Isn’t that how most fairy tales begin… with that stock phrase that implies how things used to be… and like most fairy tales, end with the other phrase… they lived happily ever after? If the dental profession could be told in the form of a fairy tale, I don’t see it ending as they all lived happily ever after.
I started practicing dentistry in 1973. Some would call that The Golden Age of Dentistry. Looking back, I would say it was the end of a golden age. I have thought about the exact moment or moments that changed dentistry… like the day the earth stood still, or the day the music died, but I always come up empty. Things rarely change radically like a revolution, but rather unfold over time like Darwinian evolution.
Let’s begin this tale in 1973… what I am calling the beginning of the end. When I graduated, most dentists just hung up their shingle and started what has come to be known as their fee-for service dental practice. This was how we did things back then. Sure, there were alternative ways of practicing, like group practices and specialty practices, but the economic framework was pretty much cash and carry or fee for service.
Things seemed to be working well. The private practitioners worked well with the free clinics and the welfare offices of the time. In 1954, labor unions sought to add dental coverage as a fringe benefit and consulted with state dental societies in Washington, Oregon, and California to develop a benefit where care would be delivered in the dentist’s office.
I wasn’t practicing in 1954 but apparently the idea caught on. In 1966, Delta Dental was established and by that time dental insurance was on fire in the corporate and government arena. It was almost a political issue… but I don’t want to get ahead of myself. Most dentists even thought it was a good idea. I never complained in the early years. These days I am not a big fan of corporate entities getting involved in the marketplace… but that is a story for another day. In the early seventies, what did we know?
Let me diverge for a moment with another story… Plato’s Allegory of the Cave. An allegory is a story which acts as a metaphor for other points of view. Click on the link for a quick summary of the story. Imagine us sitting in the allegorical cave just watching the cave wall as images go by. In Ancient Greece, that may have truly been a cave but today I think more of a lecture hall or newsfeed, social media… or wherever we get our information. Facebook anyone? Plato used the term puppet master to represent the person who was controlling the images.
As insurance entered into the marketplace, we were fed many stories from various special interest groups until the entire landscape of dentistry changed. In my day, we had the early development of closed panel groups which were the early versions of what legitimate insurance companies converted into PPOs. As years went by, insurance plans converted from total indemnification plans to PPO’s and the thankfully unpopular HMOs.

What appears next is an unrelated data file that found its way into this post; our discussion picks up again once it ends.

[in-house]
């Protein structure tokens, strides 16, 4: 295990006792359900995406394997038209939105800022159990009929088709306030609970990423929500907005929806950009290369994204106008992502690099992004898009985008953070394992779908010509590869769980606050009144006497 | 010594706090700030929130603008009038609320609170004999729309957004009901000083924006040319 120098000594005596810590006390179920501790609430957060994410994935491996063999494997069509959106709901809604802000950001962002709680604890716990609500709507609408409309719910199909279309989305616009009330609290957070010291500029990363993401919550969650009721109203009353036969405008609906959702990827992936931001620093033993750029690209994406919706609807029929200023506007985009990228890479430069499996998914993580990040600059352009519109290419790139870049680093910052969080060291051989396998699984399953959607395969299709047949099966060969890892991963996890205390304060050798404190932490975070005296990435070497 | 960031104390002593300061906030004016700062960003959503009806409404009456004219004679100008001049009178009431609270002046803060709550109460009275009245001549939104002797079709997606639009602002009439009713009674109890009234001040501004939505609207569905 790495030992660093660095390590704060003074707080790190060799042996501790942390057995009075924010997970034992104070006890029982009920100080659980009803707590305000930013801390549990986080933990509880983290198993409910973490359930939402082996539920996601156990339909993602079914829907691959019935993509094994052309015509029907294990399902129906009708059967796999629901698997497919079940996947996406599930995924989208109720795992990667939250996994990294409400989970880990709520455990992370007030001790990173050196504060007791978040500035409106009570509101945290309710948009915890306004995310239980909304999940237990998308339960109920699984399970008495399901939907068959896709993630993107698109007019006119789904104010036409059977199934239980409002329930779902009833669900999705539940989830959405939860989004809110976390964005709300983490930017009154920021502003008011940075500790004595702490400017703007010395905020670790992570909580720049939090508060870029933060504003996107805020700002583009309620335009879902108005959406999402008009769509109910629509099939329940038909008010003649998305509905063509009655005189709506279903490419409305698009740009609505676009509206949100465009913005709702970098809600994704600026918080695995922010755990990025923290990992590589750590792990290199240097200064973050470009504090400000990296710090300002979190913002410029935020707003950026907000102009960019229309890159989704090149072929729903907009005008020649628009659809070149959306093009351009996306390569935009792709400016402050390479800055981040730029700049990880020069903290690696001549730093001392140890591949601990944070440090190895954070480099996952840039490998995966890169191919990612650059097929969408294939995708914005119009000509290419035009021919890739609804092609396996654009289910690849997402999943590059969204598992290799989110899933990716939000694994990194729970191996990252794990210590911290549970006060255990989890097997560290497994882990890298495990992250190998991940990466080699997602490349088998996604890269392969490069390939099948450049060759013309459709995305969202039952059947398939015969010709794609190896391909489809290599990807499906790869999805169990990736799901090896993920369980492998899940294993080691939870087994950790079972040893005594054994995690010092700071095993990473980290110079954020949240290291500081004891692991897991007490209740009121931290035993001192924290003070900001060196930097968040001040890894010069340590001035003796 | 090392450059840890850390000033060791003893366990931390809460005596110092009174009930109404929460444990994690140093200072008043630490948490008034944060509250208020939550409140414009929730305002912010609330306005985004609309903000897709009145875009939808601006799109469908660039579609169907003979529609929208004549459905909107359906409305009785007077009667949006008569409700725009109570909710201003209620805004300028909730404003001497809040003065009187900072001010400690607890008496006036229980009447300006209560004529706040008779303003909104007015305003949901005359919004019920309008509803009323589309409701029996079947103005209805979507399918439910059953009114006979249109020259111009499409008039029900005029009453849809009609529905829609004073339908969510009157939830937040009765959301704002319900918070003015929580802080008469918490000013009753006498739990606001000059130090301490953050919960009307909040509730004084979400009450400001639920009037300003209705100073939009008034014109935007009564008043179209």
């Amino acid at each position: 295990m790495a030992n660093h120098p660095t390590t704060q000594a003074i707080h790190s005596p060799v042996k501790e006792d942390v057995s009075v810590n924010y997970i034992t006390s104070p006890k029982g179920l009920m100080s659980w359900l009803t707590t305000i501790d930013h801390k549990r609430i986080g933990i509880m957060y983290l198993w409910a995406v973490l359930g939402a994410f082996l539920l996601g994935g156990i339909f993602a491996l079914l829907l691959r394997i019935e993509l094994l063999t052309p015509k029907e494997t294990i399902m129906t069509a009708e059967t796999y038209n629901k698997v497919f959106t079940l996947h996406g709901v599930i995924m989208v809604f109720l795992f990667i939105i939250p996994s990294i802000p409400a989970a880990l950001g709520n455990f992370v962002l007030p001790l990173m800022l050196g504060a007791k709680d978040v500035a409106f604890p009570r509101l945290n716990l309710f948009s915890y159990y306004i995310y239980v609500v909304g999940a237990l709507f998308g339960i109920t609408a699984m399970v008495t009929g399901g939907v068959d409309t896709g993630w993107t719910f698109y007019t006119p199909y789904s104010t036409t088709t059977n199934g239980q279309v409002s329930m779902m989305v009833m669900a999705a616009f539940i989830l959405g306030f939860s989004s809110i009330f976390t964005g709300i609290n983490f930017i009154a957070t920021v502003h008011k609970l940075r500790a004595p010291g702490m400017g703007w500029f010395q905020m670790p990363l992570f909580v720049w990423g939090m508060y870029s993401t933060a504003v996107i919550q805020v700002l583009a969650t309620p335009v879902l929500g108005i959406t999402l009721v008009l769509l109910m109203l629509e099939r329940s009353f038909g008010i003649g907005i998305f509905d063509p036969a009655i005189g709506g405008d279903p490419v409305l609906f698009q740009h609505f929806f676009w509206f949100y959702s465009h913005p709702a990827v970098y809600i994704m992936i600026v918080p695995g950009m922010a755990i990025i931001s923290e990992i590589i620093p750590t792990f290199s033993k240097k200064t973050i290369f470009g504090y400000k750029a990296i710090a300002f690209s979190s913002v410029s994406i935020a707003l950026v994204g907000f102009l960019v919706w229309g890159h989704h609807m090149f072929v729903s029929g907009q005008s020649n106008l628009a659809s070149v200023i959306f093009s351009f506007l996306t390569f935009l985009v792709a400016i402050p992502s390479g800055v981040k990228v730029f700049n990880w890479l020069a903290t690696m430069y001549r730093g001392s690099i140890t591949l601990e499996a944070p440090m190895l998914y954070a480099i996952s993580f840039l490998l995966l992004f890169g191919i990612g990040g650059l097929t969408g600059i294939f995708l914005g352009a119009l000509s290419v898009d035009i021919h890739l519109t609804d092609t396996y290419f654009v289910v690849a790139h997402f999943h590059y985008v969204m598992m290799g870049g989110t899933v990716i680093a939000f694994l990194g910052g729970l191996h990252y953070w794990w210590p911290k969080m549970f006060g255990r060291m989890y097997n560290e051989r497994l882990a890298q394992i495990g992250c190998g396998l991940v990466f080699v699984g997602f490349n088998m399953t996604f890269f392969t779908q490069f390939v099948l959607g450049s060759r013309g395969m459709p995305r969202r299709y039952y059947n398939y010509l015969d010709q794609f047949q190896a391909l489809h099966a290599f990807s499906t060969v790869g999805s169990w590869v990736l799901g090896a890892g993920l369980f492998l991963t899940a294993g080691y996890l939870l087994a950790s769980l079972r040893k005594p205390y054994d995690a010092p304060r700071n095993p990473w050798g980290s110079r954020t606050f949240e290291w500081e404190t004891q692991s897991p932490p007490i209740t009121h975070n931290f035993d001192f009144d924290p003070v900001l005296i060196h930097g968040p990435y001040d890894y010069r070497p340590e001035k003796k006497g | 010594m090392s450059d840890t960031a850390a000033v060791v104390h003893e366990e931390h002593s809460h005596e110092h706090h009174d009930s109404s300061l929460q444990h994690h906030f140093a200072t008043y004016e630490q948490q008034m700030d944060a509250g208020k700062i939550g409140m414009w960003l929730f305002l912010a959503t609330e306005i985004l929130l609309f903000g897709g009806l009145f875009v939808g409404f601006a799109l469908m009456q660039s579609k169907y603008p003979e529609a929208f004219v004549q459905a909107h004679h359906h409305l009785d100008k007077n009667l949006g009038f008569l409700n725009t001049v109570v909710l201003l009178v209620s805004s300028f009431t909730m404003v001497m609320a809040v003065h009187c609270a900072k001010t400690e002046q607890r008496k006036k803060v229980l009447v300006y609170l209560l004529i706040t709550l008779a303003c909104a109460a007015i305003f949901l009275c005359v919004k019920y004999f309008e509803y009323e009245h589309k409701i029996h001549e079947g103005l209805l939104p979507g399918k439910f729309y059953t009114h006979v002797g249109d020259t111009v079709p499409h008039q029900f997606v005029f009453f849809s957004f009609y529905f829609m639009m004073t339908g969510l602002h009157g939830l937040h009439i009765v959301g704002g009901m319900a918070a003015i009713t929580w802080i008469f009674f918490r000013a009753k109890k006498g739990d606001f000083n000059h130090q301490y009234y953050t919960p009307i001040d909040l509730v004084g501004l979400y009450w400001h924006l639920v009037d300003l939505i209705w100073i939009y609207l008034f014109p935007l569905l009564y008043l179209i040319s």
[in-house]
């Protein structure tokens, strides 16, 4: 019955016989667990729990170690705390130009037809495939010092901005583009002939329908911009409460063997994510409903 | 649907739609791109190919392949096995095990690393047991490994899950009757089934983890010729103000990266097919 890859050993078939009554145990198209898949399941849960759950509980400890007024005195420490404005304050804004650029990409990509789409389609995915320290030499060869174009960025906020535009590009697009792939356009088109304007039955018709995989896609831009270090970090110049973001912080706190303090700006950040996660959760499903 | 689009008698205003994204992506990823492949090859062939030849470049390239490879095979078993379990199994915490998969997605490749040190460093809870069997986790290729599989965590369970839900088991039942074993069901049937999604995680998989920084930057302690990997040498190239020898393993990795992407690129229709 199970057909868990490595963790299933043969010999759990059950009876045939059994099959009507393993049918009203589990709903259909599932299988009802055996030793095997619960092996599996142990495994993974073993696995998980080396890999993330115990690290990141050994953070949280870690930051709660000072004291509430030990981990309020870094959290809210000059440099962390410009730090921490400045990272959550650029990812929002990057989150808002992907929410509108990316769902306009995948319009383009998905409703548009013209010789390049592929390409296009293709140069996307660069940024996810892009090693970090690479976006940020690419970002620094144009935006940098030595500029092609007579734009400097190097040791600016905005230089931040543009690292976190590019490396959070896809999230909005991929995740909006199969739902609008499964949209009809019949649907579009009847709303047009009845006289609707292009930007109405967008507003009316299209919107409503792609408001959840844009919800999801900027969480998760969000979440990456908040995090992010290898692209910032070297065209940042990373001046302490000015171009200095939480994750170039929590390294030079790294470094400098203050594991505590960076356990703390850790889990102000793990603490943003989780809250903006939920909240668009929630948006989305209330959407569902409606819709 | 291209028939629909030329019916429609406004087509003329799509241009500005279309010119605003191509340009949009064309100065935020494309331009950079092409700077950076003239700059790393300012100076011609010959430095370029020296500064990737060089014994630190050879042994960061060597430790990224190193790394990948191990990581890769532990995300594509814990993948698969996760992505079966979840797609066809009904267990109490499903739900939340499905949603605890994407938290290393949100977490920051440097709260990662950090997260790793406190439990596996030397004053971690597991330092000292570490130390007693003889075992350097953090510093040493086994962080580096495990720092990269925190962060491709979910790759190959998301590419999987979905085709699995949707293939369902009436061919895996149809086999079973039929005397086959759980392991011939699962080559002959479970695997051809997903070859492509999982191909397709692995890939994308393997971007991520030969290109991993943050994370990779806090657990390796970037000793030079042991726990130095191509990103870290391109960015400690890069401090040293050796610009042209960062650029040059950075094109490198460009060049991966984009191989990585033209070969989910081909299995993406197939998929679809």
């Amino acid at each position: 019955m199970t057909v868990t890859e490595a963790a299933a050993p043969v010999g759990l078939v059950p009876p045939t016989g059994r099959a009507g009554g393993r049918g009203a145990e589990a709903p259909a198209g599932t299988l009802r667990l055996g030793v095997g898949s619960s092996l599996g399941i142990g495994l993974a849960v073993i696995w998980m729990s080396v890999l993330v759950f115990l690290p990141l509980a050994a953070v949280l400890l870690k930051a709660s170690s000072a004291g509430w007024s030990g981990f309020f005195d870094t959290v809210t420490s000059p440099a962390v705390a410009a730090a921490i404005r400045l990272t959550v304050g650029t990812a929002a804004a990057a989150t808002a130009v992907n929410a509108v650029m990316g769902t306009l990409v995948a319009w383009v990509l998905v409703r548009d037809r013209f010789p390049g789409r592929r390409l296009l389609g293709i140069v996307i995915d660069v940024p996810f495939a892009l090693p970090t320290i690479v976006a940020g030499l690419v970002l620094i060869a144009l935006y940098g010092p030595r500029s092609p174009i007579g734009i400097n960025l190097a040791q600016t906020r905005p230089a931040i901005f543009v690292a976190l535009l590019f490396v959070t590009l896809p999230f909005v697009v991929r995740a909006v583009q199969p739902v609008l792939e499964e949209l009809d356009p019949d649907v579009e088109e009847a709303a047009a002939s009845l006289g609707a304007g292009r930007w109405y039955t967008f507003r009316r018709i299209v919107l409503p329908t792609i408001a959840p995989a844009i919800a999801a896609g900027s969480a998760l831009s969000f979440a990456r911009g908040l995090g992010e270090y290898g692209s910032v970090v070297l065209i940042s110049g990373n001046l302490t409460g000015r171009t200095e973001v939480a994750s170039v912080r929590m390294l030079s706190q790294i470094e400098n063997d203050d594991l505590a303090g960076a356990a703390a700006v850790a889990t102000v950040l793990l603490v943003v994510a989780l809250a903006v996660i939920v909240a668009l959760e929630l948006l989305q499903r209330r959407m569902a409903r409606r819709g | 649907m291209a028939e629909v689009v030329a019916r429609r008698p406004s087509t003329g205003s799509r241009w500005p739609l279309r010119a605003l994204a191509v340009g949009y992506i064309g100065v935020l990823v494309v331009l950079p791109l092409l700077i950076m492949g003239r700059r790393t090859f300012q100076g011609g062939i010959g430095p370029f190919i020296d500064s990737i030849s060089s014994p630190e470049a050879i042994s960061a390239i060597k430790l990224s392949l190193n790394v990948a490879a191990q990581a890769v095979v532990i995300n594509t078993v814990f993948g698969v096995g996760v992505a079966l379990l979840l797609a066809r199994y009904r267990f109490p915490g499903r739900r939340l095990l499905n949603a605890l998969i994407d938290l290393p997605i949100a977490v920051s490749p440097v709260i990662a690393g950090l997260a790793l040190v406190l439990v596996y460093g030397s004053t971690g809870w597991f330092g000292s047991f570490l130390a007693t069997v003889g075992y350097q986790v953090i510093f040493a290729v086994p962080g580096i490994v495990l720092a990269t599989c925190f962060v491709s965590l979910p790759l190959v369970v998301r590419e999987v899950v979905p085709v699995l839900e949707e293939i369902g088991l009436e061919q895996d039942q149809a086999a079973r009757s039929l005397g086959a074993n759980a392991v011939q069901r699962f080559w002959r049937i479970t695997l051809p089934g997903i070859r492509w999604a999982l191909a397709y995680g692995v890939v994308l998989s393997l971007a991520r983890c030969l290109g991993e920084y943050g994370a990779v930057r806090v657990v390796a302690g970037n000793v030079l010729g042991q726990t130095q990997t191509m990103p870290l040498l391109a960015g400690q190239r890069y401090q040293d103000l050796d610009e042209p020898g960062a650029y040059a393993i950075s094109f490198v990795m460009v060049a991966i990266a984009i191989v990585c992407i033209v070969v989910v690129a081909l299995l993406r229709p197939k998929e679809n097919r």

But slowly people were losing their freedom of choice. Slowly… slowly… slowly… not only doctors but patients as well. If you were around back then, you would occasionally read messages sent from insurance companies that were meant to coerce patients to join their plans. (“You can keep your own doctor.” Really?)
The Stoics believed in free will. People wanted to decide for themselves free of coercion. But outside interests from labor unions, insurance companies and in some cases organized crime were coercing patients to join their plans – upsetting the marketplace… slowly, slowly, slowly.
And it worked. We no longer have what Adam Smith called the invisible hand of the marketplace.
I am probably preaching to the choir. Understanding this concept may be attacking someone’s personal view of the world or work, or life in general. I get that. It’s an uphill battle… steeper now than in the seventies. What concerns me most of all is the well-being of individuals. What is best for the good of all. Through the years I have watched the dental profession change from a highly desirable destination for young people to a battleground for the health-care marketplace.
We need to look out for the good of all the players… doctors, patients, team members, lab technicians… all of the frontline workers.
So, I wonder what the future holds. Will we continue to devolve? Or will there be a movement of leadership that has not existed in the past. My new book, The Porch, tells the story of a young dentist who is struggling with burnout. He meets his mentor who tries to combat the forces in dentistry and dental education with his own brand of leadership—an authentic, virtues-based leadership that confronts dentistry’s gatekeepers in a subtle manner and begins to change the tide by calling out the puppet masters.
Don’t we all want this story to end happily ever after?